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Why Obey Environmental Laws? Flouting Them Cheaper For Some Businesses

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hatrack Donating Member (1000+ posts) Send PM | Profile | Ignore Mon Oct-09-06 12:35 PM
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Why Obey Environmental Laws? Flouting Them Cheaper For Some Businesses
FREELAND, Whidbey Island -- The 360-foot-long paddlewheel steamboat was late for delivery. The Nichols Brothers customer was losing millions. With no legal way to launch the steamer into shallow Holmes Harbor, Matt Nichols directed his boatyard workers to do exactly what the government told him not to do: install an unpermitted boat ramp. A federal official scolded Nichols for building the ramp, but decided to allow its use to avoid "the substantial economic consequences of delaying this launch."

Then boatyard employees botched the June 2003 launch of the $45 million Empress of the North, sending it careening down the ramp at warp speed. Stuck in the mud, it had to be pulled free by tugboats whose propeller wash gouged out more than 65,000 square feet of eelgrass, an area considerably bigger than a football field -- critical shelter for tiny fish that sustain the Puget Sound food chain.

Over the years, the boatyard also has put up temporary buildings without the required permits, installed an unapproved septic system and been cited for, among other things, filling in wetlands and ripping up tidelands without a permit. The saga of Nichols Brothers shows how environmental agencies are hamstrung by businesses that repeatedly fail to follow the rules. Critics say it's a flagrant example of how the state's Hydraulic Code -- a set of rules meant to safeguard shorelines -- frequently doesn't protect the Sound.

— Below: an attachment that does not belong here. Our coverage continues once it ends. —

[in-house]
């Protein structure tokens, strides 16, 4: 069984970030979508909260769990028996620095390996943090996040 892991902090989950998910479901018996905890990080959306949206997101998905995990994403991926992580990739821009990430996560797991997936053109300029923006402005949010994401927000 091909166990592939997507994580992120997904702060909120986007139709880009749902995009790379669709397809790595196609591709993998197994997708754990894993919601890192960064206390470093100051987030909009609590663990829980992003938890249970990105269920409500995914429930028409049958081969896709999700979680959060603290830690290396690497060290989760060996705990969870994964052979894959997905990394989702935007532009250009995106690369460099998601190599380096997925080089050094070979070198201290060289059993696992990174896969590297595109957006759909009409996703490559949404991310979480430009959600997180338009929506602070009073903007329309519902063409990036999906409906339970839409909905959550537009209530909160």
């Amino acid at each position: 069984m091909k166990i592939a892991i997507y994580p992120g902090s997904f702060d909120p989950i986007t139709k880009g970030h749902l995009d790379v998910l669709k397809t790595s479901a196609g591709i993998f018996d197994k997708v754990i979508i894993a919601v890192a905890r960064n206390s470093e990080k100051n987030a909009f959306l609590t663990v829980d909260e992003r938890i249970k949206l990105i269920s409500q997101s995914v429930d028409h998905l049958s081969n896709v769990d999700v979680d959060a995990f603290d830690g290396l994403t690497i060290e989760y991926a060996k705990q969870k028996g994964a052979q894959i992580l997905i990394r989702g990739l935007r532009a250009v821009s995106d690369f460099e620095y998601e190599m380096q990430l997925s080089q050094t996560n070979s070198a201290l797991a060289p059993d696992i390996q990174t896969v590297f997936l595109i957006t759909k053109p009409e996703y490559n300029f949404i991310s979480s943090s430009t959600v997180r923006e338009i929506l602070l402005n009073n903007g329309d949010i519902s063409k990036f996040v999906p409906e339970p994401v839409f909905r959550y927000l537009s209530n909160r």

"I think they have a motto that is: 'Catch me if you can,' " said Christine Goodwin, president of Friends of Holmes Harbor, a group that monitors the health of the harbor. "They do what they need to do to build that boat." Responds Bryan Nichols, Matt's son and president of the company: "I really hope I can prove her wrong. I guess we'll have to keep a clean record from here on."

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htuttle Donating Member (1000+ posts) Send PM | Profile | Ignore Mon Oct-09-06 12:43 PM
Response to Original message
1. This is why we need a 'corporate death penalty'
If Corporations have the same rights under the constitution as 'persons', then there should be the equivalent of a 'death penalty' (ie., forced liquidation of assets) for flagrant corporate offenders.

Otherwise, the Chicago School of Economics' philosophy, which has been all the rage the last 20-30 years or so, literally teaches prospective capitalists that if you can make more money breaking the law than you risk in penalities by breaking the law, then you OWE it to your stockholders to break those laws and make more money.

A corporate death penalty would take care of that idea right off, however...

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Salviati Donating Member (1000+ posts) Send PM | Profile | Ignore Mon Oct-09-06 12:54 PM
Response to Reply #1
3. Either that, or factor in the chances of being caught...
Edited on Mon Oct-09-06 12:54 PM by Salviati
For example, if complying with the law would cost $10,000, and only about 10% of violators are caught, then the fine for violation should be at least ($10,000)/(0.10) = $100,000, so that it's not worth it to even _risk_ breaking the law, not just not being caught. Tack on a nice multiplicative factor of about 10 for emphasis, and not paying the $10,000 to comply may give you a 10% chance of being fined up a million dollars, not a very good financial risk if you ask me...
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eppur_se_muova Donating Member (1000+ posts) Send PM | Profile | Ignore Mon Oct-09-06 04:02 PM